(ran East, South, West, Seminole editions)
To block the piecemeal annexations of Lealman property by adjacent cities, a county commissioner wants to redraw the map.
"I think we need to act now to stop the bleeding in the Lealman Fire District until we have a comprehensive solution," Ken Welch said Tuesday. "We have tried to be patient. . . . We're just not getting the cooperation."
Welch asked that the Pinellas County Commission change the lines of the so-called annexation planning area so they match the boundaries of the Lealman Fire District. Then, annexations within those borders could occur only with the county's approval.
It's unclear when Welch's proposal would come up for a vote, although it could be as early as April 2.
His proposal was popular with many Lealman residents who want to protect their neighborhoods.
"The guy has stepped out on a limb for us," said Ray Neri, head of the Lealman Community Association, which is trying to form a city out of the Lealman area. "It's just the right thing to do.
"It's long overdue, but we just feel we need a respite from this annexation until we have a final determination of whether we can become incorporated."
Neri urged people to call or write the commissioners to support the change.
"We need to show them we're serious here, that we're watching," Neri said. "Don't just call one. Call them all."
Kenneth City Mayor Bill Smith said he opposed the move and had talked to Welch.
"I just wanted him to remember he represents Kenneth City also," Smith said. "As far as moving the borders and stopping the annexation, I'm totally against that."
Pinellas Park Mayor Bill Mischler did not comment directly on Welch's proposal, but he denied that Pinellas Park was "aggressively" annexing into Lealman. The city only does voluntary annexations, he said.
"Our staff has been told not to aggressively annex in the south end of the city," Mischler said. "They've told me they haven't."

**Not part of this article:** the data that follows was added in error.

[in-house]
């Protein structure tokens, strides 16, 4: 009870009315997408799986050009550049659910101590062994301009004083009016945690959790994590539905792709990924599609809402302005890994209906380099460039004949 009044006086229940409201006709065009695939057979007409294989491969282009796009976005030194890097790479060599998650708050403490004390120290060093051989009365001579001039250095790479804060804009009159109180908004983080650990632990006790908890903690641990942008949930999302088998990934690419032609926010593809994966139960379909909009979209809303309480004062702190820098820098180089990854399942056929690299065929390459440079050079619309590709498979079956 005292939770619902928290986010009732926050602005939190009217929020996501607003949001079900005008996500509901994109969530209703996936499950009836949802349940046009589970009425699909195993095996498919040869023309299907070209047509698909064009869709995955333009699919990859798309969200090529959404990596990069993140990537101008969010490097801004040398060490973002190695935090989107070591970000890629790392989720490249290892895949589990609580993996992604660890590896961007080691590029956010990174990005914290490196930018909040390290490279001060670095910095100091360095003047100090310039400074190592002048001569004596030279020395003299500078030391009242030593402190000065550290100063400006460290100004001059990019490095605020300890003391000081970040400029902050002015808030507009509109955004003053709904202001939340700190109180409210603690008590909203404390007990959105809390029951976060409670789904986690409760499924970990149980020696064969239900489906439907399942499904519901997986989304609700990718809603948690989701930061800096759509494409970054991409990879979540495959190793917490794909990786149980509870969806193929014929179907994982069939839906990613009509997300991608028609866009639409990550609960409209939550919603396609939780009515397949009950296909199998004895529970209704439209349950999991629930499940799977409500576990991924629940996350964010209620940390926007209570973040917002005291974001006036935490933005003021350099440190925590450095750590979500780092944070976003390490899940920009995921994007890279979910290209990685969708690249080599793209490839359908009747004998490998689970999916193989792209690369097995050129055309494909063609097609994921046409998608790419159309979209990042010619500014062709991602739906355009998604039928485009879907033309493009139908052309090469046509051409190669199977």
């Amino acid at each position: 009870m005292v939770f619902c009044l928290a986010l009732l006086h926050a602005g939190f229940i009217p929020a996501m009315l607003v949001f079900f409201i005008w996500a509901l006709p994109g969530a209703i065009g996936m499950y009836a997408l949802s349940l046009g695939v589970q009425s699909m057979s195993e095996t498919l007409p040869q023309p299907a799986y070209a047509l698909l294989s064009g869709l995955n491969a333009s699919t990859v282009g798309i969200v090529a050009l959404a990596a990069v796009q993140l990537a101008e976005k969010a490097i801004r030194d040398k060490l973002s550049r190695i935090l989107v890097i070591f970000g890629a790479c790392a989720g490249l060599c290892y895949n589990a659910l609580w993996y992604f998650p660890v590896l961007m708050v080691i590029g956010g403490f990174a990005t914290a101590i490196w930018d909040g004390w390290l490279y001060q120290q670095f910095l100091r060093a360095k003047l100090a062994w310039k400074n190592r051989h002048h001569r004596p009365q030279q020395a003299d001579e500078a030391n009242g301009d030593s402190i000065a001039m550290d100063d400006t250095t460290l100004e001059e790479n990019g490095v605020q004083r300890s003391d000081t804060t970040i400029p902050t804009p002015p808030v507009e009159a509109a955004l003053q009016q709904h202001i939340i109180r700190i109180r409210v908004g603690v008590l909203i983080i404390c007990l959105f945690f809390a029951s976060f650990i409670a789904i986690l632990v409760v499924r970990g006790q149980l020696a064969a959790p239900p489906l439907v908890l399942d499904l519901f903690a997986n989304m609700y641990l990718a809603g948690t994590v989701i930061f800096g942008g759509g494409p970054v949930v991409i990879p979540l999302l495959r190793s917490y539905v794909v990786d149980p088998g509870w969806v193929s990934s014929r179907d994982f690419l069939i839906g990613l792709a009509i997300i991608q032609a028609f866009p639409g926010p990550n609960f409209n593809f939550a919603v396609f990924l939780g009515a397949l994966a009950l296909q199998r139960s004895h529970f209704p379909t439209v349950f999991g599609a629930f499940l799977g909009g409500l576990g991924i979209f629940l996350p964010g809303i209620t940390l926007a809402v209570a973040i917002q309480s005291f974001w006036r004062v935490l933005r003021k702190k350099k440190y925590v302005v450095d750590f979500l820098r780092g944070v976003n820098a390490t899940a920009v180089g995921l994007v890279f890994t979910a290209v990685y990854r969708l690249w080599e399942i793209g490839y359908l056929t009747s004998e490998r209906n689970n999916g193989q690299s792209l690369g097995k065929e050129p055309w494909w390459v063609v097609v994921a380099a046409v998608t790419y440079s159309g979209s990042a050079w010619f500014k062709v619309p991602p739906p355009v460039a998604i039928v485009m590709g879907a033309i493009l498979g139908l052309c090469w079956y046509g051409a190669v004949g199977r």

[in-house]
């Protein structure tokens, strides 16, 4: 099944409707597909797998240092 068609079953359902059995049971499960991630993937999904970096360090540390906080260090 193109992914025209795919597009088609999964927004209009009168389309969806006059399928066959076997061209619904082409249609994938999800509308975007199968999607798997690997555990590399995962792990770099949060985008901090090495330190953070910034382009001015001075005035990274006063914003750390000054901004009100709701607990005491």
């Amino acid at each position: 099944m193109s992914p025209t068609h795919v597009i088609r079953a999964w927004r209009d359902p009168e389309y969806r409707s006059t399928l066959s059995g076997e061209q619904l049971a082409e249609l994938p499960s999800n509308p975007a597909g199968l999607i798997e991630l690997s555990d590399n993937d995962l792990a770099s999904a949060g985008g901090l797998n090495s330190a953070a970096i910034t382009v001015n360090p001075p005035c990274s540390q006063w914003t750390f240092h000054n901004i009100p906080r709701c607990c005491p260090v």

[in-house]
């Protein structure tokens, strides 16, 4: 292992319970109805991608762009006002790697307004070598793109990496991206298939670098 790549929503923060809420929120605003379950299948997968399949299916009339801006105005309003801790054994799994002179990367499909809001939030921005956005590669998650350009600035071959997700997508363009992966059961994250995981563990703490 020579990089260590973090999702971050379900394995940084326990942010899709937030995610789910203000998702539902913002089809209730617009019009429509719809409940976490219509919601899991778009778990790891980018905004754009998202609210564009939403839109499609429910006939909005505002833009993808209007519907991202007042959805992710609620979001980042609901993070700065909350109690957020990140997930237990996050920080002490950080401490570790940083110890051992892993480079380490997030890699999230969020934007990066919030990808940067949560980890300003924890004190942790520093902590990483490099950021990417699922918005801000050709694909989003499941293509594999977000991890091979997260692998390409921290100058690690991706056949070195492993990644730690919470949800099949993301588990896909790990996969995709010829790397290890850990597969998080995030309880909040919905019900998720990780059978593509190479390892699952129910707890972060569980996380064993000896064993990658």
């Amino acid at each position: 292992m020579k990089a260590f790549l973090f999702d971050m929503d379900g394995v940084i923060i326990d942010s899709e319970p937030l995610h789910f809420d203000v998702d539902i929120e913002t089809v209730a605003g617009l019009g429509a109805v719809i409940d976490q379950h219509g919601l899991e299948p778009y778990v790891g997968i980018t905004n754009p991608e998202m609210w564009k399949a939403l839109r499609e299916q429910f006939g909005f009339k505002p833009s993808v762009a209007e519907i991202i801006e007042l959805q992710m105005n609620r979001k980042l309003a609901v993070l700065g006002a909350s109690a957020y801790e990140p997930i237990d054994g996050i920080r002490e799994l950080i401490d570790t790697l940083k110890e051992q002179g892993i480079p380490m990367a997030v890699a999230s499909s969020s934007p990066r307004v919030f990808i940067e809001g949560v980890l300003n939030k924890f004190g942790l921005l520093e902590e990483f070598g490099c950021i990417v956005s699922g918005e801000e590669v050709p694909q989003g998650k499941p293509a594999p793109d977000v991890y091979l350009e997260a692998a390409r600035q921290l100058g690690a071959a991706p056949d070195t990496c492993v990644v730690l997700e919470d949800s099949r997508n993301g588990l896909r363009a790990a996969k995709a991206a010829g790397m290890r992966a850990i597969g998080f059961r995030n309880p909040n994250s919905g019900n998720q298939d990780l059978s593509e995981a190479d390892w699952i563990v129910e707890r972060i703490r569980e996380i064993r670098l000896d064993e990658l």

Annexation has been a hot issue for the past two years or so in Lealman, which has lost tax base to Pinellas Park, St. Petersburg, Seminole and Kenneth City.
Neri and others have complained that Seminole and Pinellas Park, in particular, have "cherry-picked" businesses. The tax money for those properties is diverted out of Lealman into the new city, but unincorporated residents left behind must pay more for the same services, particularly for fire and emergency aid.
The planning area boundaries were established two years ago by a countywide vote, but the ordinance allows the County Commission to change the lines.
Most affected by any change would be Pinellas Park, whose planning area extends south to 58th Avenue N, well into the fire district. Welch's suggestion would retract the southern border of Pinellas Park's annexation planning area to 62nd Avenue N.
Welch has asked his colleagues to move the lines before, but commissioners chose to wait until a group of elected and civic leaders met to discuss solutions to countywide issues such as annexation. Commissioners also asked that cities hold off on annexations until after the American Assembly meeting, which still has no firm date.
Pinellas Park rejected an invitation to join the American Assembly and has not participated in the voluntary moratorium on annexations. In fact, it accelerated one land grab.
That annexation, of Millbrooke Station Stables horse farm on 62nd Avenue N, split Lealman in two pieces.